Now let’s start scrutinizing our individual data points. We start out by taking a look at what sort of Ice decks are winning this week; Oldhim, the main Ice deck in question, hasn’t had any major changes since last week. However, it’s worth highlighting that the more aggressive decks - such as the one piloted to victory by Tariq Patel in Canada’s Nationals - are the ones finding more victories. There are some minor variations to the main lists, with Croatia’s winner Kristian Čurla utilizing Oldhim’s arsenal for more than just Crown of Seeds with Polar Blast and Tome of Harvests to dig for impactful attacks or fix an all-blue hand, or Mario Abrantes’ list which utilizes a few more defensive cards like blue Brothers in Arms and blue Staunch Response to give it the edge in the mirror match. Iyslander remains a stellar performer and a significant force in the metagame, with recent decklists such as Mikko Airaksinen’s list that won Finland’s National Championship utilizing tried-and-true tactics of whittling an opponent down and finishing them off using some combination of Freezing Point, Ice Eternal, and/or Frost Hexes.

Pummel (1)
Tome of Fyendal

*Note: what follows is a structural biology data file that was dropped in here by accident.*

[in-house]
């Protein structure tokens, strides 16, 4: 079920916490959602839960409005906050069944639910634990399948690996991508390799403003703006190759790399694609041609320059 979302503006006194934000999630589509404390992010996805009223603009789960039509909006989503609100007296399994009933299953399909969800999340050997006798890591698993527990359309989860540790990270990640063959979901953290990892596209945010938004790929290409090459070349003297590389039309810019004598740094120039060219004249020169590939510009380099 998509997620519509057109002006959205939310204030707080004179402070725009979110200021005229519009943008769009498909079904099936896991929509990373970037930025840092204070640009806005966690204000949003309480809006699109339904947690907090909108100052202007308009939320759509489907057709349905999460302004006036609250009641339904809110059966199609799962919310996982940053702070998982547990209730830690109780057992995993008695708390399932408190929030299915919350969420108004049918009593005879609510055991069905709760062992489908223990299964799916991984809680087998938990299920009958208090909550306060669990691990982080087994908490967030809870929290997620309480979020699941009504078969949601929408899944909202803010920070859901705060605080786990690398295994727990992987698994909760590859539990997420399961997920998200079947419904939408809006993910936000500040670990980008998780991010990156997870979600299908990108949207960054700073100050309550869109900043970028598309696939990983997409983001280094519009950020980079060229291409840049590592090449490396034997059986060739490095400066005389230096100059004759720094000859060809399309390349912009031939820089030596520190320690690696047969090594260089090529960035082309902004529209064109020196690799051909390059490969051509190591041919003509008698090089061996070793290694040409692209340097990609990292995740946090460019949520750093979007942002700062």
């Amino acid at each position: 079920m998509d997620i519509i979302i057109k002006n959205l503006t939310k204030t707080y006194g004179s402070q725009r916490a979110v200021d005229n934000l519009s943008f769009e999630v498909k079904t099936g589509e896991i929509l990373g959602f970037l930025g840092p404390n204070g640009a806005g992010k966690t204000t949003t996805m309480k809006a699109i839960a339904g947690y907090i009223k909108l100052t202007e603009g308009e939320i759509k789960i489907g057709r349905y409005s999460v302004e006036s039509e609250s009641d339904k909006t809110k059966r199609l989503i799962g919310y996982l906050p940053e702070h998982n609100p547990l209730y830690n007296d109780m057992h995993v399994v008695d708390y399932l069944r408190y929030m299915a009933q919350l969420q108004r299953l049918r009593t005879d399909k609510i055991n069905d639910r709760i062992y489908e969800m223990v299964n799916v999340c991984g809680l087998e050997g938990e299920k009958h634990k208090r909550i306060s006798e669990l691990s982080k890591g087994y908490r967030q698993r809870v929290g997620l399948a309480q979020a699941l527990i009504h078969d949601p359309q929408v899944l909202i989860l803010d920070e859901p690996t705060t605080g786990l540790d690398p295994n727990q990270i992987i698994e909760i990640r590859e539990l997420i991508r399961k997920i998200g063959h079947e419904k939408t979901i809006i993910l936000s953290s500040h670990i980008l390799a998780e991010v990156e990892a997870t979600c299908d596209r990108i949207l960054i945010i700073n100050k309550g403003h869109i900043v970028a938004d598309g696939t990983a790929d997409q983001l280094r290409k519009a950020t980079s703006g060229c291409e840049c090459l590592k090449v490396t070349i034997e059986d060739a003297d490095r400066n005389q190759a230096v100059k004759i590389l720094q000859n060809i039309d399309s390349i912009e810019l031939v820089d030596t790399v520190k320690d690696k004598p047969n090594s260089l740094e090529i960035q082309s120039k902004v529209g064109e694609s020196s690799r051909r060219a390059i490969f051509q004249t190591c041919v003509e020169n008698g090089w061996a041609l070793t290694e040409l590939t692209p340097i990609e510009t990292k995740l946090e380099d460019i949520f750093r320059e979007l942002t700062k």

It’s safe to say that we’re in an Ice-heavy metagame, but that doesn’t mean that all other decks are being stopped cold in their tracks, either. With Oldhim firmly positioned as the deck to beat, and Iyslander as a strong pick, what sorts of decks are finding success against these two decks? The answer, at least from the big picture data, is, “It varies.” We see events where aggro decks can overcome high concentrations of ice heroes and still do well (such as in the UK), and events where Ice decks completely dominate the aggressive fields, knocking them out of the Top 8 with impunity (such as in Canada). Midrange and setup decks like Rhinar and Bravo have had some pockets of success as well, with events big and small showing the presence of decks that run at a more measured pace. But what sorts of strategies are they employing in their ice matchups?